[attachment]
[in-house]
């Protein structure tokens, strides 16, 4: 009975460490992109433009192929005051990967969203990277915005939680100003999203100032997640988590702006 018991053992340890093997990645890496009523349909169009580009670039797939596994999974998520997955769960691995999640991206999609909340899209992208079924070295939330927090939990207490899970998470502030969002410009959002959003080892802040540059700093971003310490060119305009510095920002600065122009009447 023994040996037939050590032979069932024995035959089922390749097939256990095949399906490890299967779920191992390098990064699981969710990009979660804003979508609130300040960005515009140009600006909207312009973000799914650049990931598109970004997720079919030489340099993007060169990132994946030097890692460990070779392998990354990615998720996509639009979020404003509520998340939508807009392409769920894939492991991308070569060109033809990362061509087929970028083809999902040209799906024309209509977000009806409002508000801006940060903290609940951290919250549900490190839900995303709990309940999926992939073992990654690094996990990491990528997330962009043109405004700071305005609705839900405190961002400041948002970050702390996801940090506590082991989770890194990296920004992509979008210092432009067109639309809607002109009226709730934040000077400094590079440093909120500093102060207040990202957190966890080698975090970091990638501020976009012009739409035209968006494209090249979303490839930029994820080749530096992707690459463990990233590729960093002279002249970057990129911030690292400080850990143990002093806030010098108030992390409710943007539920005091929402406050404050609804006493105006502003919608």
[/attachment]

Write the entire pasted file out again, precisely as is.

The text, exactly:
[in-house]
């Protein structure tokens, strides 16, 4: 009975460490992109433009192929005051990967969203990277915005939680100003999203100032997640988590702006 018991053992340890093997990645890496009523349909169009580009670039797939596994999974998520997955769960691995999640991206999609909340899209992208079924070295939330927090939990207490899970998470502030969002410009959002959003080892802040540059700093971003310490060119305009510095920002600065122009009447 023994040996037939050590032979069932024995035959089922390749097939256990095949399906490890299967779920191992390098990064699981969710990009979660804003979508609130300040960005515009140009600006909207312009973000799914650049990931598109970004997720079919030489340099993007060169990132994946030097890692460990070779392998990354990615998720996509639009979020404003509520998340939508807009392409769920894939492991991308070569060109033809990362061509087929970028083809999902040209799906024309209509977000009806409002508000801006940060903290609940951290919250549900490190839900995303709990309940999926992939073992990654690094996990990491990528997330962009043109405004700071305005609705839900405190961002400041948002970050702390996801940090506590082991989770890194990296920004992509979008210092432009067109639309809607002109009226709730934040000077400094590079440093909120500093102060207040990202957190966890080698975090970091990638501020976009012009739409035209968006494209090249979303490839930029994820080749530096992707690459463990990233590729960093002279002249970057990129911030690292400080850990143990002093806030010098108030992390409710943007539920005091929402406050404050609804006493105006502003919608």